Recovering the Sermon Pt. 3: The Sermon As A Work of Art

This is the third installment of the blog series that I am doing--recapping a recent preaching workshop I facilitated, and adding a bit of content to what I shared then.

Today, we're going to explore what it means when we say that the sermon is a "work of art."

To begin with, there is a loneliness to the act of creation--at least at the outset.  I think all artists experience this.  At least in the first stages of creation the idea, the dream, the imagery, the vision of what is to be created exists only in the mind of the artist.  And more often than not, the ideas, dreams, etc. may not be all that fully formed.

I think the loneliness we feel at this stage of creation is our own finite taste of what caused God to create to begin with--a desire for connection, to see see our creation live, breathe, move, appear.  The desire to create is powerful, and so the loneliness we often feel in those early moments can be powerful as well.

Which is how it should be.  The preacher should care deeply about what she is about to preach.  It should matter to the point that the desire to create what comes next is very nearly overwhelming.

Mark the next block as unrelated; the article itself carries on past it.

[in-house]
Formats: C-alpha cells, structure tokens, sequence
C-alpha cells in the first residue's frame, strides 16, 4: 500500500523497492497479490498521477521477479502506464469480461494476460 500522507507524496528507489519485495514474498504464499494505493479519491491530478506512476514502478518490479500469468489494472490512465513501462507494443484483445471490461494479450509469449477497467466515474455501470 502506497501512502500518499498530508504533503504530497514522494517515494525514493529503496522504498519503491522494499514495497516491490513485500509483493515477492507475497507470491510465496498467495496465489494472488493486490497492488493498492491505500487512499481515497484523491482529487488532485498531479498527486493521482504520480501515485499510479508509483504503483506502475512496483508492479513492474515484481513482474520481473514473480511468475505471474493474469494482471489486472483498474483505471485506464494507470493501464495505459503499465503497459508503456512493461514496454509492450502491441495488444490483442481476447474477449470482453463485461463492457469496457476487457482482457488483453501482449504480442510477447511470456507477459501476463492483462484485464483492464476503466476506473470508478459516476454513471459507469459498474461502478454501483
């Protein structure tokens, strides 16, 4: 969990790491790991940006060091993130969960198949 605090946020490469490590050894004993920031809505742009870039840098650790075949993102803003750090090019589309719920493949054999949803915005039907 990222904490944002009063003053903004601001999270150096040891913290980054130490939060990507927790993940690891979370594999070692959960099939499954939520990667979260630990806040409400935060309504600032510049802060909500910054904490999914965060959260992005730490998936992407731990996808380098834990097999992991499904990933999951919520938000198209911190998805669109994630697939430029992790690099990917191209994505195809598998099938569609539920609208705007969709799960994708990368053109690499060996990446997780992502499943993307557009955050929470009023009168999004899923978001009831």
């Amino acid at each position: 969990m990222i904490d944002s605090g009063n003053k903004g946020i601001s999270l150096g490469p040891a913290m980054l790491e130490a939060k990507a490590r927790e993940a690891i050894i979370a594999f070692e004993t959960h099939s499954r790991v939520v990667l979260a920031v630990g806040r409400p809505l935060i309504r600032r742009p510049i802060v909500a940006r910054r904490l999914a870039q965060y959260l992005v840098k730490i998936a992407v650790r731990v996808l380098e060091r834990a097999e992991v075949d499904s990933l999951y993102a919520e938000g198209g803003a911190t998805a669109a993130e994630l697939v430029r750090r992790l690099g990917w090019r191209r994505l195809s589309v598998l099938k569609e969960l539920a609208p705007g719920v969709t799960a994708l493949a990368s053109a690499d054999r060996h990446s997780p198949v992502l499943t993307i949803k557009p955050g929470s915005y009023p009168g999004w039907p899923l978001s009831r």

"...the reason why you are supposed to care about [the sermon] is so you can help other people start caring about [the sermon]..." - Rob Bell 

The moment that it becomes a chore that must be done in order to get through the week, or to go on to the next task is the moment the sermon has ceased to be a work of art--ceased to be work at all.  Further, at the moment the sermon ceases to be art, it becomes mundane, pedestrian and altogether uninteresting.

So loneliness in the beginning of creation serves to stir the preacher to action--the fire in the belly, so to speak.  This fire helps the preacher shift from seeing his task as one where he has to say something to one within which he has something to say.  

It's at this point that we need to pay attention to the details--because they matter.

"Everything about your life affects what you are making." - Rob Bell 

I remember when I was attending one of the CraftLab workshops with Rob Bell that he spent a great deal of time talking about how important your work space was when you are creating.  "The details matter," he told us.  He encouraged us to think about what was on our desks, to ask if they were cluttered, to think about what photos were on them, what books you surrounded yourself with as you wrote, or thought or sermonized.

As I write this right now I am at the kitchen table in my house, looking out over a beautiful patio full of plants and color.  The sun is shining just right through the trees and I can see the sparkle of a lake in the distance.  The table is clear except for a book by N.T. Wright, I am reading, my glasses, a pen and my phone.  There's an old key card from our recent stay at a hotel lying there that is actually bothering me.  I don't like clutter when I work.

More often than not, I find myself surrounded by clutter, though.  I recently did a huge purge of my desk area in my office, which is where I do a lot of writing.  I like to look at things that interest me, photos of family, portraits of people who inspire me.